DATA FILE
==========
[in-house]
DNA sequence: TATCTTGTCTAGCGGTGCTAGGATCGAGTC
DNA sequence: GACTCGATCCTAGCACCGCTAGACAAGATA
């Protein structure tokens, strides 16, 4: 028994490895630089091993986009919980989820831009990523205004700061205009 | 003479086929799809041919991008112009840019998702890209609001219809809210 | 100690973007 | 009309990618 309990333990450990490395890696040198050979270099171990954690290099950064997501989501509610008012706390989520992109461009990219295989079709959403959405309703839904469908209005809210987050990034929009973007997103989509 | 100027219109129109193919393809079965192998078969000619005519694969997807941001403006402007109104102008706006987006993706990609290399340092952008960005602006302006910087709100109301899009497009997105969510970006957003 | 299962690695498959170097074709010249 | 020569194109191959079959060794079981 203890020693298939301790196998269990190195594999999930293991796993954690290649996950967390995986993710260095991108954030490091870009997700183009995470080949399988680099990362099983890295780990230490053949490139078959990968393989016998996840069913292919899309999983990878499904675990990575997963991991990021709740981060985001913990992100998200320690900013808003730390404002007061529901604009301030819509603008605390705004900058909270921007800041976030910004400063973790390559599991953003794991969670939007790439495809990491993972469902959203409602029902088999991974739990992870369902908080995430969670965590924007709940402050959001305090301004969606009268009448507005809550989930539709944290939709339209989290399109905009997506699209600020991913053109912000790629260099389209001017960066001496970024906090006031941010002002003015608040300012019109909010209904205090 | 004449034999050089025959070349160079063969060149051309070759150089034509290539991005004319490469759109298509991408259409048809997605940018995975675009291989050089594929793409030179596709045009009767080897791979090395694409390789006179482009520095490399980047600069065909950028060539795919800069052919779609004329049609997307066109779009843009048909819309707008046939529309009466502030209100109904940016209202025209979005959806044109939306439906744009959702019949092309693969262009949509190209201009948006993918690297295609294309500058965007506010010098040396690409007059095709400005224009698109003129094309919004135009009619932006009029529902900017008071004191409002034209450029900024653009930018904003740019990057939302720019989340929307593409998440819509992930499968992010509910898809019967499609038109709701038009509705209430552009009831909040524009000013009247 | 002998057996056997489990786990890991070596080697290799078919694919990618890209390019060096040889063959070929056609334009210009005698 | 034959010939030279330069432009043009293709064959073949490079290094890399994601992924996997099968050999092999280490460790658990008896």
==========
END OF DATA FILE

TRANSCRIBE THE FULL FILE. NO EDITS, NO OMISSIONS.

[in-house]
DNA sequence: TATCTTGTCTAGCGGTGCTAGGATCGAGTC
DNA sequence: GACTCGATCCTAGCACCGCTAGACAAGATA
């Protein structure tokens, strides 16, 4: 028994490895630089091993986009919980989820831009990523205004700061205009 | 003479086929799809041919991008112009840019998702890209609001219809809210 | 100690973007 | 009309990618 309990333990450990490395890696040198050979270099171990954690290099950064997501989501509610008012706390989520992109461009990219295989079709959403959405309703839904469908209005809210987050990034929009973007997103989509 | 100027219109129109193919393809079965192998078969000619005519694969997807941001403006402007109104102008706006987006993706990609290399340092952008960005602006302006910087709100109301899009497009997105969510970006957003 | 299962690695498959170097074709010249 | 020569194109191959079959060794079981 203890020693298939301790196998269990190195594999999930293991796993954690290649996950967390995986993710260095991108954030490091870009997700183009995470080949399988680099990362099983890295780990230490053949490139078959990968393989016998996840069913292919899309999983990878499904675990990575997963991991990021709740981060985001913990992100998200320690900013808003730390404002007061529901604009301030819509603008605390705004900058909270921007800041976030910004400063973790390559599991953003794991969670939007790439495809990491993972469902959203409602029902088999991974739990992870369902908080995430969670965590924007709940402050959001305090301004969606009268009448507005809550989930539709944290939709339209989290399109905009997506699209600020991913053109912000790629260099389209001017960066001496970024906090006031941010002002003015608040300012019109909010209904205090 | 004449034999050089025959070349160079063969060149051309070759150089034509290539991005004319490469759109298509991408259409048809997605940018995975675009291989050089594929793409030179596709045009009767080897791979090395694409390789006179482009520095490399980047600069065909950028060539795919800069052919779609004329049609997307066109779009843009048909819309707008046939529309009466502030209100109904940016209202025209979005959806044109939306439906744009959702019949092309693969262009949509190209201009948006993918690297295609294309500058965007506010010098040396690409007059095709400005224009698109003129094309919004135009009619932006009029529902900017008071004191409002034209450029900024653009930018904003740019990057939302720019989340929307593409998440819509992930499968992010509910898809019967499609038109709701038009509705209430552009009831909040524009000013009247 | 002998057996056997489990786990890991070596080697290799078919694919990618890209390019060096040889063959070929056609334009210009005698 | 034959010939030279330069432009043009293709064959073949490079290094890399994601992924996997099968050999092999280490460790658990008896």